Plurality Of Political Opinion And The Concentration Of Media In The United States, 2010 University of Missouri School of Law
Plurality Of Political Opinion And The Concentration Of Media In The United States, William B. Fisch
This paper reviews regulatory efforts of the U.S. federal govern- ment to promote viewpoint diversity in broadcast media (radio, television, cable, and satellite) in the face of increasing concentration of ownership of such media, and the impact on such efforts of the free- doms of speech and press embodied in the First Amendment to the federal constitution. With respect to this issue, the regulatory work has been done overwhelmingly by the Federal Communications Commis- sion, operating under an act of Congress which has been amended from time to time to push the FCC in particular directions. The anti- trust ...
An Empirical Study Of The Role Of The Written Description Requirement In Patent Prosecution, 2010 University of Missouri School of Law
An Empirical Study Of The Role Of The Written Description Requirement In Patent Prosecution, Dennis D. Crouch
An en banc Federal Circuit is now considering whether Section 112 of the Patent Act as properly interpreted includes a written description requirement that is separate and distinct from the enablement requirement. Although the USPTO has no direct role in the infringement dispute, the government submitted an amicus curie brief arguing that a separate written description requirement is “necessary to permit the USPTO to perform its basic examination function.” However, when pressed during oral arguments the government could not point to any direct evidence supporting its contention.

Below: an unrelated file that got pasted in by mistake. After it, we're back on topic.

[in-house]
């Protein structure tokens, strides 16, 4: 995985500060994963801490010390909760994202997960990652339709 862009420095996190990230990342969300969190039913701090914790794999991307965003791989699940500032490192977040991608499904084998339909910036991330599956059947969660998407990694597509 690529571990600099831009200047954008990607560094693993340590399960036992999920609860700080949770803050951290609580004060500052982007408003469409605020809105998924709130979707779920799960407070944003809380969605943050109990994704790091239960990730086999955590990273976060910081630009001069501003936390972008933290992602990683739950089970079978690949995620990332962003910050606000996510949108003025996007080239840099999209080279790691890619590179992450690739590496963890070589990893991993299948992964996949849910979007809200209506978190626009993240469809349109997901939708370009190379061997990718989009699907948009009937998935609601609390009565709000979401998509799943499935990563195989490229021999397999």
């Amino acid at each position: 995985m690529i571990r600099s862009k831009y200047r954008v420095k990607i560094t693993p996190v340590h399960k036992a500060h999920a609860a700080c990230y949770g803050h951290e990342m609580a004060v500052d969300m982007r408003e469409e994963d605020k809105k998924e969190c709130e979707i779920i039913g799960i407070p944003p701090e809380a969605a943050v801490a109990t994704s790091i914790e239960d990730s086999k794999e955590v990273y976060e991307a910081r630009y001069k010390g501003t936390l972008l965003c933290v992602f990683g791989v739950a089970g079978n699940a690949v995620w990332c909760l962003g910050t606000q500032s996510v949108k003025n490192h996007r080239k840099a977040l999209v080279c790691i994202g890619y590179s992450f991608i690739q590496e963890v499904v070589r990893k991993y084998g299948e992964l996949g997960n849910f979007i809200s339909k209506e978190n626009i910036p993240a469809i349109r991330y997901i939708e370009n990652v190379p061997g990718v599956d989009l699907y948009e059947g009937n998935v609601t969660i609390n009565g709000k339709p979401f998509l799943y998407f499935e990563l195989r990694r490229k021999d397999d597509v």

This essay presents the results of a retrospective empirical study of the role ...
Educating The United States Supreme Court At Summers' School: A Lesson On The "Special Character Of The Animal", 2010 University of Missouri School of Law
Educating The United States Supreme Court At Summers' School: A Lesson On The "Special Character Of The Animal", Rafael Gely, Ramona L. Paetzold, Leonard Bierman
In this article, we explore the implications that Professor Summers' insights regarding public employment have for the Garcetti and Davenport decisions. In particular, we focus on the extent to which the political nature of public employment affects public employees' rights to freedom of speech as well as matters regarding the representational functions of public employee unions.